There are hot discussions after only a couple of performances of “Manon.” How do you personally like the results?

— I think “Manon” is a very modern and stylish European production which interests and touches the audience very much. Many people were crying after the first night. The Minister of culture, for example, later told us that she was particularly impressed. What we did in “Manon” is a tremendous experience for young performers of the theater, and the inspiration and desire for work is evident in them.

When I first attended an evening in Yerevan opera theater, I was amused by how empty the hall was. I wouldn’t say “Manon” was completely sold out, but they told me that in comparison with what had been before – it was unusually active: the hall was almost full. I have to pay tribute to Christopher Ocasek who worked out some magic with the orchestra. When a musician plays just five or six works for years, some skills are inevitably weakening. But French music like “Manon” requires a very specific style of playing. They themselves were very interested, and not only the sound but also the cooperation between singers and the orchestra has changed. Ocasek also conducted “Carmen”, substantially improving the performance.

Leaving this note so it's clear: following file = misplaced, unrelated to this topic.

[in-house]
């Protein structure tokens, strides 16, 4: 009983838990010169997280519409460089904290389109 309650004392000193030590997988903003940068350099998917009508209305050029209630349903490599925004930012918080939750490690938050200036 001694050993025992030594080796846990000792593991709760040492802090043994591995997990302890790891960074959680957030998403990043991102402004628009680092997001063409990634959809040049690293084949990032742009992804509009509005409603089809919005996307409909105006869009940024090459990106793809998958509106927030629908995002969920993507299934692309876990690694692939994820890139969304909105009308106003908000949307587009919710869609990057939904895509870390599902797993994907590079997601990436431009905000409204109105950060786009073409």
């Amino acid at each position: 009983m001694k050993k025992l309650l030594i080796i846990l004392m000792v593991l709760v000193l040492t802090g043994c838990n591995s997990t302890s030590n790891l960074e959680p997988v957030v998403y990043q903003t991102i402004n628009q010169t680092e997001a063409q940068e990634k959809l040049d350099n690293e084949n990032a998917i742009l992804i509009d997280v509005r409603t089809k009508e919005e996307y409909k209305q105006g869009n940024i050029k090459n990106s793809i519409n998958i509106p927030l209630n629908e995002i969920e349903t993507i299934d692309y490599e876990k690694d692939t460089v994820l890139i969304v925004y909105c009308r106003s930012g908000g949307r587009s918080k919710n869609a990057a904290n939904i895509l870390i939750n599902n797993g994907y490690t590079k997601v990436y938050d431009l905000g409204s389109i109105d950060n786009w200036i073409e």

Is the staging different from the classical one?

— The events are transferred to Paris of 1968, the time of student protests, the time of freedom. Actors understand the context better therefore it is easier for them to transfer the emotions to the audience. At the same time, it is very different from Moscow version. For one, here we have simply tremendous work of chorus. During the big rehearsal back in spring, Andrejs Žagars told me he had forgotten about the soloists because it was too interesting to follow the chorus! By the way, the chorus left our last-day rehearsal on October 2 to go to a protest. Fortunately, I found the team in its full number the next morning.

 

And what are the general impressions of working in Armenia?

— I had a feeling of being home. Armenians are always hospitable but also have this fantastic readiness to work. We were very limited in our freedom to travel, but we managed to see some cultural and natural landmarks, and I would say Armenia is a place which combines minimalism with very rich content. It is difficult not to fall in love.